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6 Key Steps to Making Video Sales

Posted By Bob McCann, Friday, April 3, 2020

For the past decade, salespeople have typically relegated video to the “nice-to-have” category. It’s something they know has potential, but many still haven’t taken the time to invest in it as a legitimate channel to sell a boat. After all, with phone, email, and now texting available to help bridge the communication divide between buyer and seller, is there really a need for salespeople to add video to that list as well? The short answer: Heck yes!

We’ve introduced video to dealers as a tool to market and sell boats over the past few years at MRAA’s annual conference, Dealer Week. However, this current interruption in our sales process is the push needed to make the dealer use it and make them more comfortable with this tool. I’m certain that when things get back to normal, lessons learned during the COVID-19 crisis will change the way we sell boats.

Even though texting has impacted the way we sell by making it possible to better connect with boat buyers, there’s still no replacing a face-to-face — especially when a salesperson is trying to get a deal over the finish line. Text messages and emails are time-efficient communication methods but are inefficient persuasion methods. Video chat can help you re-create product presentations and therefore make it easier to gain your customers’ trust, tap into their emotions, and help create mental ownership.
One of the main reasons customers still hesitate to buy online is because they can’t always see the product they will get. Your online photos will make for good lead generation, but people have learned to be suspicious of good-looking photos. There is nothing more powerful than a face-to-face conversation when it comes to building trust. And one of the big advantages of video chat is that you can showcase your boats live. It requires preparation beforehand, but it can go a long way.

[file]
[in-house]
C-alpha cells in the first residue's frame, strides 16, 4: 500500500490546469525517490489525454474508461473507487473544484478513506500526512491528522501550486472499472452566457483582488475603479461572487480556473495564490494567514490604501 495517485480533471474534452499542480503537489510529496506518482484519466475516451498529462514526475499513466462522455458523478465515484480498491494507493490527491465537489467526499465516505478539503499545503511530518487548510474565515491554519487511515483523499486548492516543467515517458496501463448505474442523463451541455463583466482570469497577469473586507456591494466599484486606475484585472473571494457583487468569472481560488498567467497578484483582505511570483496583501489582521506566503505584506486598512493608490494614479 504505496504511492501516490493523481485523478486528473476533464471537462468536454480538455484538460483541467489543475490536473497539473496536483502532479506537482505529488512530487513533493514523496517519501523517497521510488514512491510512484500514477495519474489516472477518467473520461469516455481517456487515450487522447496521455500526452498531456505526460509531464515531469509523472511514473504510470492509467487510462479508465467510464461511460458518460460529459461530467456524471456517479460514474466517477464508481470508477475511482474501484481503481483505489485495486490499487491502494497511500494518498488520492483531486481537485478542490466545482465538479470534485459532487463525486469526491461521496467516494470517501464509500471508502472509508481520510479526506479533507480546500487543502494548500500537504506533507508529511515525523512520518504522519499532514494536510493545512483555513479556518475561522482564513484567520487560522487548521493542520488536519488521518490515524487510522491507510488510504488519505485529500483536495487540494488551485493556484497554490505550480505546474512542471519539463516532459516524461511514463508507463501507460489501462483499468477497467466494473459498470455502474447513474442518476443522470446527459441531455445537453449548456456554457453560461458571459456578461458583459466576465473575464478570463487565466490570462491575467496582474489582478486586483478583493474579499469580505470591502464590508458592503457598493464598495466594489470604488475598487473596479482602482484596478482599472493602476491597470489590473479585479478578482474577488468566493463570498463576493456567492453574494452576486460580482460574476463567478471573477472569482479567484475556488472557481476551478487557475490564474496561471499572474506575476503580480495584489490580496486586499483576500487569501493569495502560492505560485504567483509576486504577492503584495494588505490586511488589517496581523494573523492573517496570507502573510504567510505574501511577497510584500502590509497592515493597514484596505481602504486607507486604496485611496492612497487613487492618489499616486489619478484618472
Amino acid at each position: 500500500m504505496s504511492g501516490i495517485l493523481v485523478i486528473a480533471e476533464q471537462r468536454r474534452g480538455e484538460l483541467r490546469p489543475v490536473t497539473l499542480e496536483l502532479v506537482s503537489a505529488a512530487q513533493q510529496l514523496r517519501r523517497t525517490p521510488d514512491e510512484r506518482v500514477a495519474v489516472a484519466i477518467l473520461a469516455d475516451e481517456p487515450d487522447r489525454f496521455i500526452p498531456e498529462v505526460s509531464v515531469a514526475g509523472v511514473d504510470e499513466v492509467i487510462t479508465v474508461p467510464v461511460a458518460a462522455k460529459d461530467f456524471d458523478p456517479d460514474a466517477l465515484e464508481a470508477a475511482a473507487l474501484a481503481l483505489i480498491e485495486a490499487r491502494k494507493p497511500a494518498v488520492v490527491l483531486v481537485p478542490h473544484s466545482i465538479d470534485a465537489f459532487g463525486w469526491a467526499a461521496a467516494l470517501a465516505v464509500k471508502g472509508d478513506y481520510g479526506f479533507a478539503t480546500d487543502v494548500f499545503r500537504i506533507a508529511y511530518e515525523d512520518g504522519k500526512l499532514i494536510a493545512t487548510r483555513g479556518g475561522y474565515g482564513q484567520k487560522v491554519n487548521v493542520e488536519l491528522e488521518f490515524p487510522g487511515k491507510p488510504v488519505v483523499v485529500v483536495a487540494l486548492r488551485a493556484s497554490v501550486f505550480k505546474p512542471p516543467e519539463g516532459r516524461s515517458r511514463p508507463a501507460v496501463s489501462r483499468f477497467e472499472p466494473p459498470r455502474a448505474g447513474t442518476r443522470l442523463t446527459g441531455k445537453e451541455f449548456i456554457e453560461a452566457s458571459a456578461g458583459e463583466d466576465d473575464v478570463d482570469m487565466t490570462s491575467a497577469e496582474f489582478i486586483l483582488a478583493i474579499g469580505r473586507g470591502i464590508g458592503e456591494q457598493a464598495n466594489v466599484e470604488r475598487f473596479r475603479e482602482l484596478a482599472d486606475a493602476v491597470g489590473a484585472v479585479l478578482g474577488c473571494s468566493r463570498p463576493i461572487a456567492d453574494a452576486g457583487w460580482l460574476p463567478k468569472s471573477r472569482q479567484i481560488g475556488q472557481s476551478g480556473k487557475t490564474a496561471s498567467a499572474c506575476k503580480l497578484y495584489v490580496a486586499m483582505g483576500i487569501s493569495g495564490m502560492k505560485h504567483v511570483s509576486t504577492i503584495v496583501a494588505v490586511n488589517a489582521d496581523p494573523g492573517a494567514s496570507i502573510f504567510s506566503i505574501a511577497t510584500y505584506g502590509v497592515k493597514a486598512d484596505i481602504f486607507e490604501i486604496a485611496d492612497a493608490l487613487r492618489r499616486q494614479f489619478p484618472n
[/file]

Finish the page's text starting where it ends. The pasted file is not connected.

So, I have prepared for you some best practices for using FaceTime or similar apps for boat sales. This and our “Lights, Camera, ACTION PLAN” will help you make sure you look professional and not like an amateur when on a video call.

1. The Equipment
I’ve heard and I’ve experienced first-hand that an iPad might be the tool of choice to make your video call, if you have one on-hand. That being said, go with the device in your collection that has the newer, faster processor and the better camera. While the iPad is nice for its larger screen and is easier to keep stationary, a device with a better picture that focuses faster and allows for lower lighting will be your best device for the job.

2. The Lighting
Speaking of lighting, pay attention to the basic rules of photography/videography. They are:

  • Check your lighting and your background.
  • Always try to show the boat on a neutral one-color background so it instantly pops and grabs their attention. Lighting is always really important and will be your friend.
  • If you are inside, turn ALL the lights on.
  • If you’re outside and if practical, move the boat into the sun. Remember, we said, if practical — not “if you’re not feeling lazy!”

3. The Background
Consider the background and tidiness of the boat.

  • Ideally, the boat should be isolated, in the water, by itself without other boats in the background to distract your customer’s attention.
  • After years of coaching dealers on taking pictures of boats for their web listings, we’ve seen all the background blunders including, dumpsters, rusty chain-link fences, and poorly maintained marina equipment in the shot.
  • Not to mention staging a smaller boat beside a larger boat that immediately dwarfs the customer’s dream boat!